Blue Bella has a whole set of traditional Chicago blues by people with whom you may not be familiar, as I was not. Please allow them to introduce themselves ...
Nick Moss and the Flip Tops - Play It 'Til Tomorrow
Nick Moss & the Flip Tops are following up their 2006 CD Live at Chan's with Play It 'Til Tomorrow - a double CD of Chicago blues. The group, which received four 2007 Blues Music Awards nominations, features both original and cover songs, including renditions of Floyd Jones' "Rising Wind" and Lefty Dizz's "Bad Avenue." It features guest appearances by mandolin player Gerry Hundt and pianist Barrelhouse Chuck. You can find more information on the album here.
Gerry Hundt -- Since Way Back
This is Hundt's exploration and salute to the blues mandolin, which he actually only took up a few years ago. There are 11 original tracks alongside covers of songs by Otis Spann and Jimmy Rogers. Throughout the album are clear signs of Hundt's influences on his new instrument -- Johnny Young, Yank Rachell and Carl Martin. Barrelhouse Chuck is features on a bonus track, playing piano. More information is available here.
The Kilborn Alley Blues Band -- Tear Chicago Down
This ensemble group won a Blues Music Awards nomination for Best New Artist Debut for last year's Put It In The Alley, and they are following it up with Tear Chicago Down, 12 songs featuring cameos from Nick Moss, Gerry Hundt, and Abraham Johnson. The ensemble features guitar, harmonica, bass and drums, and projects a Chicago Blues style. More information on the release can be found here.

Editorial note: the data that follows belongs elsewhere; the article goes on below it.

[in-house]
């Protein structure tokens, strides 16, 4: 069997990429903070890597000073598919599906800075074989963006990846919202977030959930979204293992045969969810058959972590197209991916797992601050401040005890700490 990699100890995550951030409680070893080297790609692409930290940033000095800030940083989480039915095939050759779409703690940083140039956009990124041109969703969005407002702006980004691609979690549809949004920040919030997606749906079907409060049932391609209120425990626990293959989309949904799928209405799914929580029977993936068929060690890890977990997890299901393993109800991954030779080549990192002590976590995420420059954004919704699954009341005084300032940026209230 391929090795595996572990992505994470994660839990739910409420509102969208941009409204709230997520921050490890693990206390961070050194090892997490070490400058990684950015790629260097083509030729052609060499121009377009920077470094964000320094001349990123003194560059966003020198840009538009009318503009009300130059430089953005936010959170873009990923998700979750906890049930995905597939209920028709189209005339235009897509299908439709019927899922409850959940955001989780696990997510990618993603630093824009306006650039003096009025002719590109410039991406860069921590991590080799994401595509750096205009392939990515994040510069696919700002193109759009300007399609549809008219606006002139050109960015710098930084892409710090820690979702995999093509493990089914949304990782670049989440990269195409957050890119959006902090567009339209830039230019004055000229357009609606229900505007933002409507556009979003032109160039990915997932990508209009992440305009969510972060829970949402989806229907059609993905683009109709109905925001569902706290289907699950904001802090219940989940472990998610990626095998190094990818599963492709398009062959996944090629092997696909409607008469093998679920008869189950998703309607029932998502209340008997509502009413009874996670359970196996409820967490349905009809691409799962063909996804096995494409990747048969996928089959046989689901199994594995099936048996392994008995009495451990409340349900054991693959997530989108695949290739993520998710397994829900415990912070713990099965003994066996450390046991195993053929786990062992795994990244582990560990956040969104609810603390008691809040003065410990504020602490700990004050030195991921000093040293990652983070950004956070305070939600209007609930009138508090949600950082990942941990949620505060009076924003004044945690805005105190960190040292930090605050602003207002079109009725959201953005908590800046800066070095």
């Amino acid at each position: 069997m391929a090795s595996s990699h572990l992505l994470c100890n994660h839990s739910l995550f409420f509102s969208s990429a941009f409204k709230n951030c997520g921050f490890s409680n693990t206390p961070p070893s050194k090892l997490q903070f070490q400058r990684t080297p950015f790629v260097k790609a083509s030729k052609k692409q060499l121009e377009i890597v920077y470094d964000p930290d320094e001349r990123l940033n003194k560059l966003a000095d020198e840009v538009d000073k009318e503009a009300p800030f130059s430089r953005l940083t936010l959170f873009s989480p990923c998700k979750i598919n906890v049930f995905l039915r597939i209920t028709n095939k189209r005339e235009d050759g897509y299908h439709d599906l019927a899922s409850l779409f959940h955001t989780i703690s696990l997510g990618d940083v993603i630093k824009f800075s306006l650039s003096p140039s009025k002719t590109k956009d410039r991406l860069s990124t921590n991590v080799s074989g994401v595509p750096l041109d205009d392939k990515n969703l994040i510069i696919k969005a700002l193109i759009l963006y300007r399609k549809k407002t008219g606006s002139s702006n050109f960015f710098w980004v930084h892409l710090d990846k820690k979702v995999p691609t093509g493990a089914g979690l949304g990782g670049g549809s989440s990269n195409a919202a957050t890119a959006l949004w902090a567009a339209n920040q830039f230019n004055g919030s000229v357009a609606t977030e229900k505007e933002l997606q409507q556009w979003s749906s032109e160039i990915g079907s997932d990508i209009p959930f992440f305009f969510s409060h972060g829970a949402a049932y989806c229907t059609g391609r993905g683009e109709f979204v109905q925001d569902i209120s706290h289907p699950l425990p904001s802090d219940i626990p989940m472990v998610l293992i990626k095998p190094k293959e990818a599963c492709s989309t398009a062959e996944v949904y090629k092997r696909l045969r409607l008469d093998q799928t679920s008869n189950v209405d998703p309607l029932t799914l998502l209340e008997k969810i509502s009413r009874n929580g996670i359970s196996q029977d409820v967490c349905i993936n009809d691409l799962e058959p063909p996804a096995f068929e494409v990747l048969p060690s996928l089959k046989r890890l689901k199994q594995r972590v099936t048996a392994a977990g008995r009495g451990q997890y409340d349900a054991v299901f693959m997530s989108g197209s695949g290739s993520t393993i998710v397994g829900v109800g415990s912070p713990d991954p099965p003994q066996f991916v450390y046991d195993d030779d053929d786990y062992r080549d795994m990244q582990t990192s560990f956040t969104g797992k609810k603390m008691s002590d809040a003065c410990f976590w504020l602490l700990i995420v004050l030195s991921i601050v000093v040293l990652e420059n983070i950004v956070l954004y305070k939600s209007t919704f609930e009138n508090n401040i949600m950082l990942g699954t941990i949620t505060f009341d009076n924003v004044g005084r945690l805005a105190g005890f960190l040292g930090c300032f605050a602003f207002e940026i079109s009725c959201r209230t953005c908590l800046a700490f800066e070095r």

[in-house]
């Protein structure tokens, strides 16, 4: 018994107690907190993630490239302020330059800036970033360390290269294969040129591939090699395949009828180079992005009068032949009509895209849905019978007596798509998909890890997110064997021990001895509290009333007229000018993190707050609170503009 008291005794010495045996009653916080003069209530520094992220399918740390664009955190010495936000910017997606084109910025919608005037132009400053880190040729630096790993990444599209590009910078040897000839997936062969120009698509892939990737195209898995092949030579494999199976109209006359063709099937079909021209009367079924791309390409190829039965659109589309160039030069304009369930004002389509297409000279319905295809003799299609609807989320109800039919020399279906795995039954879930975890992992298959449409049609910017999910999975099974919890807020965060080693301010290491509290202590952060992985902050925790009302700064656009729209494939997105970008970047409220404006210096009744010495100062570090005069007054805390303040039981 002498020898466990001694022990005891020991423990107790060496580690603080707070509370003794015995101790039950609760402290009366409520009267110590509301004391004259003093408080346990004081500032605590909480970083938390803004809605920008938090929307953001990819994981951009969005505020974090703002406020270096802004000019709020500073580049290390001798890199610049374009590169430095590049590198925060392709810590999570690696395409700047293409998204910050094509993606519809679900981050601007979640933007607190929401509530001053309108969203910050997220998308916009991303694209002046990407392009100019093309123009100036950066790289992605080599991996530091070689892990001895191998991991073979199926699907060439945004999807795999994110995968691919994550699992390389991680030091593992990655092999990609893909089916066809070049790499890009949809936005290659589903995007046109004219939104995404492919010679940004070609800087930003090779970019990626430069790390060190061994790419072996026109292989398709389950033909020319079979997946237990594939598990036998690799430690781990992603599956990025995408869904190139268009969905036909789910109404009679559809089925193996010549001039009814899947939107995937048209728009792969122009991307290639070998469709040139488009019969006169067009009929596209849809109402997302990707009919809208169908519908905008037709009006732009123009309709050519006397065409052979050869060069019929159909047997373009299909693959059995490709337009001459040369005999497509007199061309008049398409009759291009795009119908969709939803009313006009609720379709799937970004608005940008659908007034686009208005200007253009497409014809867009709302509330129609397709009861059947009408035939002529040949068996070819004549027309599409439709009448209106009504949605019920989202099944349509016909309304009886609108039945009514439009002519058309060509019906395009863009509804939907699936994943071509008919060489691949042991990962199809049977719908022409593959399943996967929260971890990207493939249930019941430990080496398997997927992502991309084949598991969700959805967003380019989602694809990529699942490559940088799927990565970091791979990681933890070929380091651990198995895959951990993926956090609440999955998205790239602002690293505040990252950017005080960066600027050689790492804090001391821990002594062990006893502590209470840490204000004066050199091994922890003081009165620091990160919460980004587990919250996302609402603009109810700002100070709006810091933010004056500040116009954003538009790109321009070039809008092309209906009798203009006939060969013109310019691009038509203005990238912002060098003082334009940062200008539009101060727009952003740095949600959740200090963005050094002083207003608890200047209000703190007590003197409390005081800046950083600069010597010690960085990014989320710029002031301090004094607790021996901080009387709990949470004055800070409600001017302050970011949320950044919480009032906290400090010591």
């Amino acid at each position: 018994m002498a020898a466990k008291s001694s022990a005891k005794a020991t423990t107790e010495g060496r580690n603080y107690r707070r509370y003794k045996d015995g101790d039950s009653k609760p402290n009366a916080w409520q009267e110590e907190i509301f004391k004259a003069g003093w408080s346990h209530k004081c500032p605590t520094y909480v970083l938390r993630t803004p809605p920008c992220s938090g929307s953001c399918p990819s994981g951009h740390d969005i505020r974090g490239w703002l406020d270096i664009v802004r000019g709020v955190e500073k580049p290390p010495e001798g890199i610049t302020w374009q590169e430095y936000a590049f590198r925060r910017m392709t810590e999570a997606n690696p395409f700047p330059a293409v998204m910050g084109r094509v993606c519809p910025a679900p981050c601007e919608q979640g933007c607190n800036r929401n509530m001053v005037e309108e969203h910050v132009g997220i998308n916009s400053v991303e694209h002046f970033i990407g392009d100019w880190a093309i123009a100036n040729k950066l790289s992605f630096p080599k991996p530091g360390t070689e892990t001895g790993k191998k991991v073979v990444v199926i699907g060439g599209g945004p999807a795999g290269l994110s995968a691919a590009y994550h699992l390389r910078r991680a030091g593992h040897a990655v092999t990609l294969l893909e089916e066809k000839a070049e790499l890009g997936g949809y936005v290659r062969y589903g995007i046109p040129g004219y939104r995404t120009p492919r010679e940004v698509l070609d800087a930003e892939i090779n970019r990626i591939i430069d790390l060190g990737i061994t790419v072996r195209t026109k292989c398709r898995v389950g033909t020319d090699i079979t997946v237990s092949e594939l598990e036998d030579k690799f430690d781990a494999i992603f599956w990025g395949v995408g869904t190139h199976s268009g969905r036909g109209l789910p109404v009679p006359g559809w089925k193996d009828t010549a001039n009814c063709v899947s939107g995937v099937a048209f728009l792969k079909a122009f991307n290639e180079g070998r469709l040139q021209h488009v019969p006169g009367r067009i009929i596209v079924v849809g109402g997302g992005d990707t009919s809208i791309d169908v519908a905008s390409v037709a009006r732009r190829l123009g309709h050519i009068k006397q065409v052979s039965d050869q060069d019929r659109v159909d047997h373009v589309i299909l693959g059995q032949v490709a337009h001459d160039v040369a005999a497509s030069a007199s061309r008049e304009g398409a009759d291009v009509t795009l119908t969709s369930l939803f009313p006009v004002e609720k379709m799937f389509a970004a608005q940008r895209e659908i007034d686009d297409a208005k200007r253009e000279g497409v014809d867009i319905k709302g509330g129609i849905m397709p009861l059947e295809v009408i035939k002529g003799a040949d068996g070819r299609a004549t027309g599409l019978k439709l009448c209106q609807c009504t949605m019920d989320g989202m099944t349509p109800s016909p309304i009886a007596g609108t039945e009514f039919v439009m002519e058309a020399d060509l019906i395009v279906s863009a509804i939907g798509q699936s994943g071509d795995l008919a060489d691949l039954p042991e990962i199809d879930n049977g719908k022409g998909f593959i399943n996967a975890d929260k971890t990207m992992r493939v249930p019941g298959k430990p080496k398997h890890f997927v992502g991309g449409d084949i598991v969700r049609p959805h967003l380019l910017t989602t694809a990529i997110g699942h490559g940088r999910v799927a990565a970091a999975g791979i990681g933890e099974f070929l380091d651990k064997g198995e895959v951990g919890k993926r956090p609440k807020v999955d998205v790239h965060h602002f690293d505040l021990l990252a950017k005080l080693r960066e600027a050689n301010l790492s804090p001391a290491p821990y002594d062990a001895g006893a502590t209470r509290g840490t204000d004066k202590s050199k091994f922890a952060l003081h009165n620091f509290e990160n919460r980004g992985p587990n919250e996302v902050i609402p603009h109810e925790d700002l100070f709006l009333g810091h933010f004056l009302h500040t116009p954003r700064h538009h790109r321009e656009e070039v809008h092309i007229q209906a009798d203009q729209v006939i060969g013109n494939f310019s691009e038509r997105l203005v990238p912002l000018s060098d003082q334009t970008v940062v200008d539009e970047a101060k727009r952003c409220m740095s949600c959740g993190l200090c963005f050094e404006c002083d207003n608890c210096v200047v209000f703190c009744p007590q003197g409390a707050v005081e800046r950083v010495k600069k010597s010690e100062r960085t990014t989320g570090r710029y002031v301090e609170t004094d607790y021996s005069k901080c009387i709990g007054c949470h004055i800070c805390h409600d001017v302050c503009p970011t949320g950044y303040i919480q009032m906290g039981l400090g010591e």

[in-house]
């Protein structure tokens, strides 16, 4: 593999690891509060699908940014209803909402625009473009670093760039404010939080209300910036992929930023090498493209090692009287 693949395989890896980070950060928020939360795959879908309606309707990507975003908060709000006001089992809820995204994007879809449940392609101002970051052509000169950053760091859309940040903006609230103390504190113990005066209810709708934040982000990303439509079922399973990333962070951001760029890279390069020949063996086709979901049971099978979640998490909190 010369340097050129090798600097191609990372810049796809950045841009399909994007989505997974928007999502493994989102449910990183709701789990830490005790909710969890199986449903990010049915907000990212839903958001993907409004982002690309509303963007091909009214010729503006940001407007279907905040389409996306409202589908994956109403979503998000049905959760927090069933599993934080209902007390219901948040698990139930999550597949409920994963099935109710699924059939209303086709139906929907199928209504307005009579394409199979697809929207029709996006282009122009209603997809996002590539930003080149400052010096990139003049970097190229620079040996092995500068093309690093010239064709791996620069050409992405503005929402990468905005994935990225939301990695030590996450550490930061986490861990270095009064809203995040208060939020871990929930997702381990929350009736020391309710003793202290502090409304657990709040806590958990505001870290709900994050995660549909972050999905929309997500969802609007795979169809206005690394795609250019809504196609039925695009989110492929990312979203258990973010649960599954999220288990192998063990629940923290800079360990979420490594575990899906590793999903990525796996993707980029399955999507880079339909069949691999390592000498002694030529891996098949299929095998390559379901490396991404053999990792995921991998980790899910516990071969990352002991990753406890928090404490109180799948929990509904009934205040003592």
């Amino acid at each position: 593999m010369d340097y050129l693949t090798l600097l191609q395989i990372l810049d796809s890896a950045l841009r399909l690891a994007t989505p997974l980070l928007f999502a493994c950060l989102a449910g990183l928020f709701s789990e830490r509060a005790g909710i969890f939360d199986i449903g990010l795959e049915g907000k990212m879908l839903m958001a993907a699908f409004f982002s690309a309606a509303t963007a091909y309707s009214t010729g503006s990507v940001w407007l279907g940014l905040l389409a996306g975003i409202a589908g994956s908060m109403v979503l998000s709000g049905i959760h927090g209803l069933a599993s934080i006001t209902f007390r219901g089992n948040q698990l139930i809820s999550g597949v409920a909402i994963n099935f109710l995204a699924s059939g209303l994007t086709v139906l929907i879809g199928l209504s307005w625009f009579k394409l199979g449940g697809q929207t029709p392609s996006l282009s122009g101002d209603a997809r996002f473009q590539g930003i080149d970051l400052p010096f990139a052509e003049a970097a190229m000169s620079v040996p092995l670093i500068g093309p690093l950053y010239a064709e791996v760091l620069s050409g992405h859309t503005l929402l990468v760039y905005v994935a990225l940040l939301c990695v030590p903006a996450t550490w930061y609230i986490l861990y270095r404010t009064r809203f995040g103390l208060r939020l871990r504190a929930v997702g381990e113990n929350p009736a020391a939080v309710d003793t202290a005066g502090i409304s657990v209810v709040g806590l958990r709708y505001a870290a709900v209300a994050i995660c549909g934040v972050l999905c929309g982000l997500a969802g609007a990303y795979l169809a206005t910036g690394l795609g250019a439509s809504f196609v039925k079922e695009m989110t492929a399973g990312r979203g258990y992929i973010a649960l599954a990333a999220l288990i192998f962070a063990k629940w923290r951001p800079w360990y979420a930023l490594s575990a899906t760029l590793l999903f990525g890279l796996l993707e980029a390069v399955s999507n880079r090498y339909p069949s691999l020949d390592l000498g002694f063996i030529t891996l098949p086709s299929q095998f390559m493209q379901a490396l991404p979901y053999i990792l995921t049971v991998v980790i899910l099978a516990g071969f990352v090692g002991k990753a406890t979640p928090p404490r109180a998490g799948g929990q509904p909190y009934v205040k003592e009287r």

Bill Lupkin -- Hard Pill to Swallow
Harp master Bill Lupkin put together 14 original blues song on this album, his follow-up to last year's Where I Come From. Aside from playing harmonica, Lupkin also sings on the album. A veteran of Chicago blues bars, Lupkin has played with the likes of Jimmy Rogers, Johnny Young and Eddie Taylor. Nick Moss and Gerry Hundt back Lupkin up on guitar and mandolin. More information on Lupkin's album can be found here.
I'll be following up later in the week with contemporary unsung blues heroes from other artists and labels with which, you, like me, might not be aware ...
Name: Rob M
I thought we were supposed to root for the team with the smaller payroll?
Eric replies: Except when it involves the Mets or the Red Sox, or would you argue that loyalty counts for nothing, and money everything?
I bought "Carnage and Culture" a few years ago because his thesis sounded provocative. As I read it, I found that the logical premises for Hanson's arguments kept shifting. By the end, I concluded that the incoherence of Hanson's thinking was matched only by the stiffness and pomposity of his prose.
So, I'm looking forward to seeing what Bateman thinks about his work.
I'm sure you know all about this already, Dr. A: RSF's freedom of the press ratings are out, and the US rates #48, just behind Nicaragua (but we beat out Togo, thank god!).
The top 14 positions for press freedom are all held by European nations.
Eric replies: I did not, thanks.